There is good news and bad news for workers at Sainsbury's. The supermarket’s 130,000 store workers to receive at least 9.20 an hour from September. The 9.20 basic rate of pay is above the government’s legal minimum of 7.50 for over-25s and 7.05 for 21- to 24-year-olds. It is also more than the independently calculated living wage of 8.75 an hour paid by rival Lidl and the 8.85 paid by Aldi.
Workers in London are less fortunate.Sainsbury’s new London rate of 9.80 an hour is lower than the independently calculated London living wage of 10.20, which is also Aldi’s minimum rate for the capital.
When you start to look at the detail, however, the deal starts to look bad. It's be two-year deal, with no further pay discussion until 2020. Workers will also be stripped of hard-won existing benefits - paid meal breaks, annual bonus and premium pay for Sunday working.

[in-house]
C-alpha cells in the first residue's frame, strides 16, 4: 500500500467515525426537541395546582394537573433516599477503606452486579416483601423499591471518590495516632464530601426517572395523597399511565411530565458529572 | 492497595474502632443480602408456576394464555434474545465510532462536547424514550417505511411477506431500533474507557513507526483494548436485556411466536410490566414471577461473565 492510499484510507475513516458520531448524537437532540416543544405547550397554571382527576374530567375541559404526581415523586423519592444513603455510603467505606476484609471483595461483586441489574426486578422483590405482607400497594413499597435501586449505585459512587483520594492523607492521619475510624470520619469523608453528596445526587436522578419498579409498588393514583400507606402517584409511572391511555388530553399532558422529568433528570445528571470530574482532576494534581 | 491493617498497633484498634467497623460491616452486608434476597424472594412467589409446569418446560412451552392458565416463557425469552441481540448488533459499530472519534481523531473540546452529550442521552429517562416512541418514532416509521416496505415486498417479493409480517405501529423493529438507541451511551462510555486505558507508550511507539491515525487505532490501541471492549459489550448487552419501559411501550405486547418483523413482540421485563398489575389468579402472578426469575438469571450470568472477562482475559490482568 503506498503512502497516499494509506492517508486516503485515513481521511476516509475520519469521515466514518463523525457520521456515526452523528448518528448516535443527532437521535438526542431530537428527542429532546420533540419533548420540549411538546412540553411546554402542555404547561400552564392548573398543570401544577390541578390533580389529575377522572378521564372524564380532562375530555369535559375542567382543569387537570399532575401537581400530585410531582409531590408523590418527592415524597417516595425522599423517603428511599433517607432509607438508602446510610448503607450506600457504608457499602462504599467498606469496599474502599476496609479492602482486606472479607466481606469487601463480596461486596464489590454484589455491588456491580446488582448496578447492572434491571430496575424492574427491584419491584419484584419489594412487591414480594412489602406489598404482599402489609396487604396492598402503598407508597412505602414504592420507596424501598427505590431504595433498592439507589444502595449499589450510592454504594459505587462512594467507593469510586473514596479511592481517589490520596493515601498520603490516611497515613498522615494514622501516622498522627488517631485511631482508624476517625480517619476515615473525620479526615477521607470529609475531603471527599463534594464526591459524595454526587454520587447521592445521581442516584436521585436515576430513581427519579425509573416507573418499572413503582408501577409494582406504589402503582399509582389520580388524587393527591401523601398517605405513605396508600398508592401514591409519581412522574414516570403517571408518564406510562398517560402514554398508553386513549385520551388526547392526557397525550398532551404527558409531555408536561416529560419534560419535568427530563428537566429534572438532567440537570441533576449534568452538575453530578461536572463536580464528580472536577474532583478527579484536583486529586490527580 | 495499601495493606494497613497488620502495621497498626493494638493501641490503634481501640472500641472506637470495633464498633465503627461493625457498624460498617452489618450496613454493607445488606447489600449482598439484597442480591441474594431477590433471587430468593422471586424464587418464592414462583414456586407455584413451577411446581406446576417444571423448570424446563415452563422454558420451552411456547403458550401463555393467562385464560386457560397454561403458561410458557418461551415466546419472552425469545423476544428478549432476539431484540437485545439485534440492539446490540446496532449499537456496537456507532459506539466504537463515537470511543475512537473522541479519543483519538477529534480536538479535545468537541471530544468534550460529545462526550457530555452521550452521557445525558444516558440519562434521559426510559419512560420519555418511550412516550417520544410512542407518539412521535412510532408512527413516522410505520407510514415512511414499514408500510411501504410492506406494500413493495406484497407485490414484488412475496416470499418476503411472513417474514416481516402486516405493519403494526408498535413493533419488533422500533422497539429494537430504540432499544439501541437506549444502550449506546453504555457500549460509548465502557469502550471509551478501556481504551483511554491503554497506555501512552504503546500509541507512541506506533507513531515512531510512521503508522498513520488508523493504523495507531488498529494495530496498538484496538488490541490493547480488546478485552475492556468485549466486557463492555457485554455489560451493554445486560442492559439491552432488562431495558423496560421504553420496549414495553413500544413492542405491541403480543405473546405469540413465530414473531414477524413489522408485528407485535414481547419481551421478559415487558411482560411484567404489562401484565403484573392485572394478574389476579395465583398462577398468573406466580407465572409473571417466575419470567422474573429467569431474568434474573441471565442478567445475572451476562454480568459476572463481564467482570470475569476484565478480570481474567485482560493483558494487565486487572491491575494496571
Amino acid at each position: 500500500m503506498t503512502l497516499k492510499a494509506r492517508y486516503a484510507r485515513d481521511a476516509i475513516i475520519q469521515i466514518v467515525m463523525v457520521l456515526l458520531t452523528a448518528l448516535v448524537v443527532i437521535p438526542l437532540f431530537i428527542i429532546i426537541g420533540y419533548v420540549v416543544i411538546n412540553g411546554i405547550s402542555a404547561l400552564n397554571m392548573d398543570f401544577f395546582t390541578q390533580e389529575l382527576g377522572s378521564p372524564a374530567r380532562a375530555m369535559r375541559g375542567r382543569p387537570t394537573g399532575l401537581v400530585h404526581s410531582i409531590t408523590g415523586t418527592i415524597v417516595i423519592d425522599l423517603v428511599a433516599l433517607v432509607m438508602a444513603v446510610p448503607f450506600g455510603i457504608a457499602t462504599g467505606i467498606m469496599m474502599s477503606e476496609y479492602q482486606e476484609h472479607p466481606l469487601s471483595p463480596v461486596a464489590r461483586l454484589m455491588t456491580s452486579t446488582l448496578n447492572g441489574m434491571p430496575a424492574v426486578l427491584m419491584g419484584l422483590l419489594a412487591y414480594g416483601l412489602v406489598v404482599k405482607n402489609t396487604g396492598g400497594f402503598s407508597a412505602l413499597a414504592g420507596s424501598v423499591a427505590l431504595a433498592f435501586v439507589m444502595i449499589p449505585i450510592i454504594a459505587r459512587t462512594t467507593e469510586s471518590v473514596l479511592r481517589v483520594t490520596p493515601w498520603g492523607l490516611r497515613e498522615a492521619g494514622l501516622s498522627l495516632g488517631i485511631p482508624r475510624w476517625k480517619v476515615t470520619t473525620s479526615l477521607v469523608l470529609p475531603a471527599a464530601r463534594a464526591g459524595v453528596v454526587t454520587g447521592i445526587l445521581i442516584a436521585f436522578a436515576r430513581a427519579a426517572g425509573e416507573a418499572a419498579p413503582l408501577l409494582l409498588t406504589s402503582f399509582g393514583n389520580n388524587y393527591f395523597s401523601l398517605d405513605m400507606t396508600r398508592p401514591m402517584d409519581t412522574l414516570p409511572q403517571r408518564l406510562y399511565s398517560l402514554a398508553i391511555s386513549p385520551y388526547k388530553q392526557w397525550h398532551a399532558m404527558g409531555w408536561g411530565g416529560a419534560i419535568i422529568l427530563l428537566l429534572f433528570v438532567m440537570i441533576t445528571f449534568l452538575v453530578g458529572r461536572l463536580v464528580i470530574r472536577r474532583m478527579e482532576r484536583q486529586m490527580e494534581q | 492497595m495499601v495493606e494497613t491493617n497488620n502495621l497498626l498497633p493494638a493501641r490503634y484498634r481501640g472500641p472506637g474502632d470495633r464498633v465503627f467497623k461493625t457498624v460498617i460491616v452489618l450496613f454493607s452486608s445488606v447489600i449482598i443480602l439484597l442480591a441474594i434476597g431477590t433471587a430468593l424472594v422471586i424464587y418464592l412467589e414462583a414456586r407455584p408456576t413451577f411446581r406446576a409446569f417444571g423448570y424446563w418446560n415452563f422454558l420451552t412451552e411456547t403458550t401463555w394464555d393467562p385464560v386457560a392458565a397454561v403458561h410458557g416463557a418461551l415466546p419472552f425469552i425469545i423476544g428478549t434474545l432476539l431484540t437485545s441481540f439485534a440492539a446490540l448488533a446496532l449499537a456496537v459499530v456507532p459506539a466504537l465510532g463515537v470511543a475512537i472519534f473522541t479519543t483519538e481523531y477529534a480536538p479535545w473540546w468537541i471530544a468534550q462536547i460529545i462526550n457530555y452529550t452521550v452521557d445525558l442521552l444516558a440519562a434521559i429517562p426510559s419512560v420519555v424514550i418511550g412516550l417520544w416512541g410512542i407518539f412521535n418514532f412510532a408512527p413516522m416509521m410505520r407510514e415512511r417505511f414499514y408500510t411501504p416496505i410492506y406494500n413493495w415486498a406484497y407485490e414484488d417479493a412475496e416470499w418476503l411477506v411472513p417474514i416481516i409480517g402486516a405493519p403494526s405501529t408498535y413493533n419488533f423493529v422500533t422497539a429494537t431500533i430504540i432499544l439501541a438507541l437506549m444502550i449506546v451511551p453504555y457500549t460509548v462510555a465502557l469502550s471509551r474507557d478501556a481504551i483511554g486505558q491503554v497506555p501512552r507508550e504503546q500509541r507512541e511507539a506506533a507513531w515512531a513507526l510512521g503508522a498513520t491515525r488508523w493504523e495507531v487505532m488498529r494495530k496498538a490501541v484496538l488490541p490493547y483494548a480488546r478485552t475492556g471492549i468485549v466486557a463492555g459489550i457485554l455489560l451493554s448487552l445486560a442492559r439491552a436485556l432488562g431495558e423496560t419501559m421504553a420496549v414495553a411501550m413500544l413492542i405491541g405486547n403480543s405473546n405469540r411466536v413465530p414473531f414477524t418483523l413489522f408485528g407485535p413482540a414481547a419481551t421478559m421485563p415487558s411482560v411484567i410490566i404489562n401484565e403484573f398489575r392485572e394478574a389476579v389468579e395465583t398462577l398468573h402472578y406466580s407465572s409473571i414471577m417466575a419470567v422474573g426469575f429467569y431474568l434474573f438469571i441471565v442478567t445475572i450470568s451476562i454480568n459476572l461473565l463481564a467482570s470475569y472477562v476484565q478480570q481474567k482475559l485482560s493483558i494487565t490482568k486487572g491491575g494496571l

Patrick Harrington, general secretary of Solidarity, commented: "It's an odd kind of pay rise when the workers are largely financing it."
Unite, which has 12,000 members working at the supermarket, welcomed the £9.20 basic rate of pay as a positive move. But the acting national officer for food and drink, Bev Clarkson, said: “We are in a classic ‘robbing Peter to pay Paul’ situation, which we don’t think will benefit our members in the long run.
“There will be no further increase in salary until 2020 and given what our members have been asked to give up in return for this headline rate, the overall package doesn’t look that attractive. We are recommending rejection and will decide on the next steps after our members have expressed their views in the consultative ballot, which should be known by the end of April.”